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* Trump announces import tariffs on Mexican goods
* US already in trade war with China
* Analysts fear recession as trade conflict spreads
* US oil output at record 12.3 mln bpd: https://tmsnrt.rs/2DwTUBQ (Adds comment, graphic; updates prices)
SYDNEY/SINGAPORE, May 31 (Reuters) - Oil prices fell on Friday and were on track for their biggest monthly fall since November as trade conflicts spread and U.S. crude output returned to record levels.
Front-month Brent crude futures, the international benchmark for oil prices, were at $66.28 at 0311 GMT, down by 59 cents, or 0.9%, from last session's close.
U.S. West Texas Intermediate (WTI) crude futures were at $56.08 per barrel, down 51 cents, or 0.9%, from their last settlement. WTI earlier marked its lowest since March 8 at $55.66 a barrel.
The drops mean that crude oil futures are on track for their biggest monthly loss since last November.
U.S. President Donald Trump ramped up trade tensions globally by vowing to slap tariffs on all goods from Mexico, firing up fears over economic growth and appetite for oil.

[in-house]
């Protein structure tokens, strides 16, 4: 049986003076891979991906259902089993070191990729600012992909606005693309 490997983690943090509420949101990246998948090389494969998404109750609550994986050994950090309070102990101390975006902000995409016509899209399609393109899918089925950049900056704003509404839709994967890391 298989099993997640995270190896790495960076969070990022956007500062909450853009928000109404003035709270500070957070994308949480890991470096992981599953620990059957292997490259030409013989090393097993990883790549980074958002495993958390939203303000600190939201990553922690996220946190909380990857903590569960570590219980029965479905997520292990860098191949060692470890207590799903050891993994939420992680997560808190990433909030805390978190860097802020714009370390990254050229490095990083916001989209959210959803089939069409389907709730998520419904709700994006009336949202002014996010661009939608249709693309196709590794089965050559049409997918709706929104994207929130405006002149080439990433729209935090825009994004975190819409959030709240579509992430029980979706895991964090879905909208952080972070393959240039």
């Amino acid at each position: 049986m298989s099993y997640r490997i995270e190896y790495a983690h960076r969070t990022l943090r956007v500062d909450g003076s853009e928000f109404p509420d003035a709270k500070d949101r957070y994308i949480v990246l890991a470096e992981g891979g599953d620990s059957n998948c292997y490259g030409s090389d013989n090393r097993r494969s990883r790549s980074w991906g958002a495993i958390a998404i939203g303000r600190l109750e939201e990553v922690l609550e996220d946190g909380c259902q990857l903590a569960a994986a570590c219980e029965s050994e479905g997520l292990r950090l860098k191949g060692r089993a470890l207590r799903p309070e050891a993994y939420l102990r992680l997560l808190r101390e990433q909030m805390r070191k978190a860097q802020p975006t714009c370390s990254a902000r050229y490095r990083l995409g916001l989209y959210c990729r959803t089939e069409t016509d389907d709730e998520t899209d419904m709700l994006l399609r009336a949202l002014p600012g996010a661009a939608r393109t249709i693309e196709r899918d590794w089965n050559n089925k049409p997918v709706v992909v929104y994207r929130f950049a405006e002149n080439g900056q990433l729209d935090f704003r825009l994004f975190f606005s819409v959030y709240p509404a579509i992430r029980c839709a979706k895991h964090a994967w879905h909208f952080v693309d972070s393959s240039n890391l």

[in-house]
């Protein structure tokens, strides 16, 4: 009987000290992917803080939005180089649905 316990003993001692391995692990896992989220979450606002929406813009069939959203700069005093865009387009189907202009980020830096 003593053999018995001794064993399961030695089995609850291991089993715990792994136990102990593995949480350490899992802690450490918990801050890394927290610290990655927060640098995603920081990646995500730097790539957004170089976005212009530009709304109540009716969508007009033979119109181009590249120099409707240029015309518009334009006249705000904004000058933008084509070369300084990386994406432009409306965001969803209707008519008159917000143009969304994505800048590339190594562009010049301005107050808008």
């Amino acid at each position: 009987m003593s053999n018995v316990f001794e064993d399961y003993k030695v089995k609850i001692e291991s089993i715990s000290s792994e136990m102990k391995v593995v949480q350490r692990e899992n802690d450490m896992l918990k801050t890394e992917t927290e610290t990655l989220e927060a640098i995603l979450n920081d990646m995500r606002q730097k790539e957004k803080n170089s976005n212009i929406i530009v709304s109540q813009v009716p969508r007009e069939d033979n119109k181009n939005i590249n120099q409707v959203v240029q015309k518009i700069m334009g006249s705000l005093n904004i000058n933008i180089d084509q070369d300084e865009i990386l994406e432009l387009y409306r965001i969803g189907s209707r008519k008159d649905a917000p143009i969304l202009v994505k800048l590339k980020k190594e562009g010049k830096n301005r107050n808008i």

The Mexico trade dispute adds to a trade war between the United States and China, which many analysts expect to trigger a recession.
"All is not well with the economic world, at least according to bond and commodity traders," Michael McCarthy, chief market strategist at futures brokerage CMC Markets in Australia, wrote in a note published on Friday.
"These (price) moves signal deteriorating sentiment about the outlook for global growth," he said.
U.S. OUTPUT BACK TO RECORD
Crude prices have also been under pressure from a much smaller-than expected decline in U.S. stockpiles and U.S. crude oil production's <C-OUT-T-EIA> return to its record 12.3 million barrels per day.
The U.S. Energy Information Administration (EIA) said U.S. crude stocks fell by around 300,000 barrels last week, to 476.49 million barrels <C-STK-T-EIA>.
That was much less than the 900,000-barrel decline analysts forecast in a Reuters poll and well below the 5.3 million-barrel drawdown the American Petroleum Institute (API) reported on Wednesday.
Meanwhile, top oil exporter Saudi Arabia has raised production in May, a Reuters survey found, but not by enough to compensate for lower Iranian exports which collapsed after the United States tightened the screws on Tehran.
Washington will sanction any country which buys oil from Iran after the expiration of waivers on May 2, U.S. Special Representative for Iran Brian Hook said on Thursday.
(Reporting by Colin Packham in SYDNEY and Henning Gloystein in SINGAPORE; Editing by Joseph Radford)